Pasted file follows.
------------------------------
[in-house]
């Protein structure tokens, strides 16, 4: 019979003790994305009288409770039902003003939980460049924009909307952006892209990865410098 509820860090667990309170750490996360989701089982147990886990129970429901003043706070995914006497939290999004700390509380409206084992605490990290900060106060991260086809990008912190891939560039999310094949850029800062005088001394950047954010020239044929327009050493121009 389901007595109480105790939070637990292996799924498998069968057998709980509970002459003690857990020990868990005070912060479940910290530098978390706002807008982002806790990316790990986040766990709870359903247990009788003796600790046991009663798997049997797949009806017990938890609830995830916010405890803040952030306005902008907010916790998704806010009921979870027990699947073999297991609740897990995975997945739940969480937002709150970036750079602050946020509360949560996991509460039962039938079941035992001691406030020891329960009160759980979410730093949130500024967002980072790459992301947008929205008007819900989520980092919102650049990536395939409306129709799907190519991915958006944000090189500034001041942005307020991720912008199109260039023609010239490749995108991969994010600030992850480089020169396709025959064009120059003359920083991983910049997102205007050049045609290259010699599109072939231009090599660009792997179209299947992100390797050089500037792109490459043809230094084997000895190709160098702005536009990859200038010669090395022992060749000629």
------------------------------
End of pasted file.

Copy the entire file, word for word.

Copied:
[in-house]
């Protein structure tokens, strides 16, 4: 019979003790994305009288409770039902003003939980460049924009909307952006892209990865410098 509820860090667990309170750490996360989701089982147990886990129970429901003043706070995914006497939290999004700390509380409206084992605490990290900060106060991260086809990008912190891939560039999310094949850029800062005088001394950047954010020239044929327009050493121009 389901007595109480105790939070637990292996799924498998069968057998709980509970002459003690857990020990868990005070912060479940910290530098978390706002807008982002806790990316790990986040766990709870359903247990009788003796600790046991009663798997049997797949009806017990938890609830995830916010405890803040952030306005902008907010916790998704806010009921979870027990699947073999297991609740897990995975997945739940969480937002709150970036750079602050946020509360949560996991509460039962039938079941035992001691406030020891329960009160759980979410730093949130500024967002980072790459992301947008929205008007819900989520980092919102650049990536395939409306129709799907190519991915958006944000090189500034001041942005307020991720912008199109260039023609010239490749995108991969994010600030992850480089020169396709025959064009120059003359920083991983910049997102205007050049045609290259010699599109072939231009090599660009792997179209299947992100390797050089500037792109490459043809230094084997000895190709160098702005536009990859200038010669090395022992060749000629």